Posted by Ian: Be it an ego the size of a Sterling truck or an all-pervasive paranoia, Mayor Cliff Barwick says this town ain’t big enough for his worship and a CAO. However watch for him to try and back-peddle by attempting to promote Wendell Graves to the position of city manager. Don’t be fooled … it’s not the same position, nor does it pack the same authority and stature. The mayor’s full year-end interview with Times-Journal reporter Eric Bunnell follows …
Cliff Barwick is a mayor with a secret.
With little more than 10 months remaining in his four-year term, Barwick says he decided two weeks ago whether to seek re-election on Oct. 25.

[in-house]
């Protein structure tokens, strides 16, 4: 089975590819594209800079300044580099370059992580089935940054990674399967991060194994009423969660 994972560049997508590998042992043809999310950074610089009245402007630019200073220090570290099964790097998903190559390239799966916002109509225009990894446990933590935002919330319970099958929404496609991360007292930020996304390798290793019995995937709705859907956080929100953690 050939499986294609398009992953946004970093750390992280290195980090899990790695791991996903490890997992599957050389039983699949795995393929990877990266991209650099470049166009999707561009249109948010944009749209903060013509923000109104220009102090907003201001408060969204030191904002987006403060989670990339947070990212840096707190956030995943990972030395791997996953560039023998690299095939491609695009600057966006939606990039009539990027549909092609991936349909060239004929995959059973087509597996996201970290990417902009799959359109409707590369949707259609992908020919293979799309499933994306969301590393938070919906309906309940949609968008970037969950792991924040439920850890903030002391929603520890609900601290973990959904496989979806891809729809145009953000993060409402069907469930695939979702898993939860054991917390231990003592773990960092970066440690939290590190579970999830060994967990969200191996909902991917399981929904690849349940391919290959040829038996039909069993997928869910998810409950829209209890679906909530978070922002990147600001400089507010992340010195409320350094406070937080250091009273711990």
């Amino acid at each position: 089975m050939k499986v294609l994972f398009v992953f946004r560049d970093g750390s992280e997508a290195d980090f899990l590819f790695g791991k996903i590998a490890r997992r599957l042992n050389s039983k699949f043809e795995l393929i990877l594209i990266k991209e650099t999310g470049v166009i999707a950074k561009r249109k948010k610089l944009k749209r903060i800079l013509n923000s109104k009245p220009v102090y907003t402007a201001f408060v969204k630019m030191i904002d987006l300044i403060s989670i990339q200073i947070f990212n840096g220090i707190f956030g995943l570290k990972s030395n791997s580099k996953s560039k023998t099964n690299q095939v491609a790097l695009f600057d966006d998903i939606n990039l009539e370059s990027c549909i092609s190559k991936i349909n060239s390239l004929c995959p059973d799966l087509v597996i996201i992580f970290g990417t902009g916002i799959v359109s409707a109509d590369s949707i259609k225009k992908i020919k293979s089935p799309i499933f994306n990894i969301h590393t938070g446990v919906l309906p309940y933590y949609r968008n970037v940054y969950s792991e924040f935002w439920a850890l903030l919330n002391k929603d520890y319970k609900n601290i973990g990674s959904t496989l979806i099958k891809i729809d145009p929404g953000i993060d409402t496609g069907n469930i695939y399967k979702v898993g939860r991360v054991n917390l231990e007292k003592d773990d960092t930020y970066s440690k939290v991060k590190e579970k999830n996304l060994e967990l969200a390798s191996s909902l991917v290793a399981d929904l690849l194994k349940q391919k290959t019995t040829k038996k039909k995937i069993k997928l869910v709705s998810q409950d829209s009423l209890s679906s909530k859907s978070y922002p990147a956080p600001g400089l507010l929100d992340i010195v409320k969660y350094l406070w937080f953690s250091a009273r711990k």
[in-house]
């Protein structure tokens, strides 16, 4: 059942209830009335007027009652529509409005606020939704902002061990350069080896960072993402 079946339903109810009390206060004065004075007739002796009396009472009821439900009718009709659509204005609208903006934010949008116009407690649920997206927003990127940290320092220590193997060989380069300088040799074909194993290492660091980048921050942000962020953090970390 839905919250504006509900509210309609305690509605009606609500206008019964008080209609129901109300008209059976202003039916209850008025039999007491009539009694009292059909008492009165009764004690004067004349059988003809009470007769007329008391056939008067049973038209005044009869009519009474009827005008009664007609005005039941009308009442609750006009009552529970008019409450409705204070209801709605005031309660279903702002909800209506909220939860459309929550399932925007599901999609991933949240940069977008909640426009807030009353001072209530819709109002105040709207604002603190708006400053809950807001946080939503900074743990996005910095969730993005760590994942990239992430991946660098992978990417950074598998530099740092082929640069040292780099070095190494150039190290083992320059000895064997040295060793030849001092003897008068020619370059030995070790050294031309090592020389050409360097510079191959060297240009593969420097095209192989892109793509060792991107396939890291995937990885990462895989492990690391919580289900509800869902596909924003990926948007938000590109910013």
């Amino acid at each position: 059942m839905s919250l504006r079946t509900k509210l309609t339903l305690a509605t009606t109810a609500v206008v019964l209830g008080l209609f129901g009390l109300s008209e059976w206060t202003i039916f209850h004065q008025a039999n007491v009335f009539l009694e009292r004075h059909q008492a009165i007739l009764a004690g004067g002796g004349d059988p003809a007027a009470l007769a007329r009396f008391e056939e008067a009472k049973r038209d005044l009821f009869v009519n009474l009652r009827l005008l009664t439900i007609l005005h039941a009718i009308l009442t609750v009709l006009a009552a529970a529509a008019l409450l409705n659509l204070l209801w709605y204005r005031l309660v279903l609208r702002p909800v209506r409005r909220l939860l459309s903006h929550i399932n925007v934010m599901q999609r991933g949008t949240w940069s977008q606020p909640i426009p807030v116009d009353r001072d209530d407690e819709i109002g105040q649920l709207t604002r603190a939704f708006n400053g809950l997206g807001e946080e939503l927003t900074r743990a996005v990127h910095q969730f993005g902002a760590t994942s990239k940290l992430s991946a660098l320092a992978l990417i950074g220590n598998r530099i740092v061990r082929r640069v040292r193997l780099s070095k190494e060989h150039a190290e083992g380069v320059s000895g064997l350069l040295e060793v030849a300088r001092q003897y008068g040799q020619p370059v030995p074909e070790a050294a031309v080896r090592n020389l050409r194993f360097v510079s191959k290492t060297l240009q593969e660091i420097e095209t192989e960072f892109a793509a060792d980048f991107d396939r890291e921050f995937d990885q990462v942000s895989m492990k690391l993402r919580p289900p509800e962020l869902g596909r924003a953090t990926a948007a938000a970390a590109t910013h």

But the 65-year-old head of city council isn’t yet saying what that decision is.
“I have made a decision about 2010. I’ll announce it at the proper time.
He teases about that.
“According to the press it should be any time. But according to myself, I’ll do it when I want to do it!”
Traditionally, St. Thomas municipal politicians have waited until after summer to announce their intentions, although Barwick bucked that tradition when he announced in July, 2006 that he would seek the mayor’s office.
If he decides against a bid for re-election as mayor or, even, as an alderman, Barwick still will go down in city history as one of the longest-serving city politicians, whose political career began in the 1970s with his election as an alderman and, then, as mayor.
And, if he decides to retire, he won’t be the first mayor to leave office after having been elected in good times, only to see his city plunged into the depths of economic downturn. Most recently, Doug Tarry saw that happen in the early 1980s as St. Thomas was celebrating its 100th anniversary.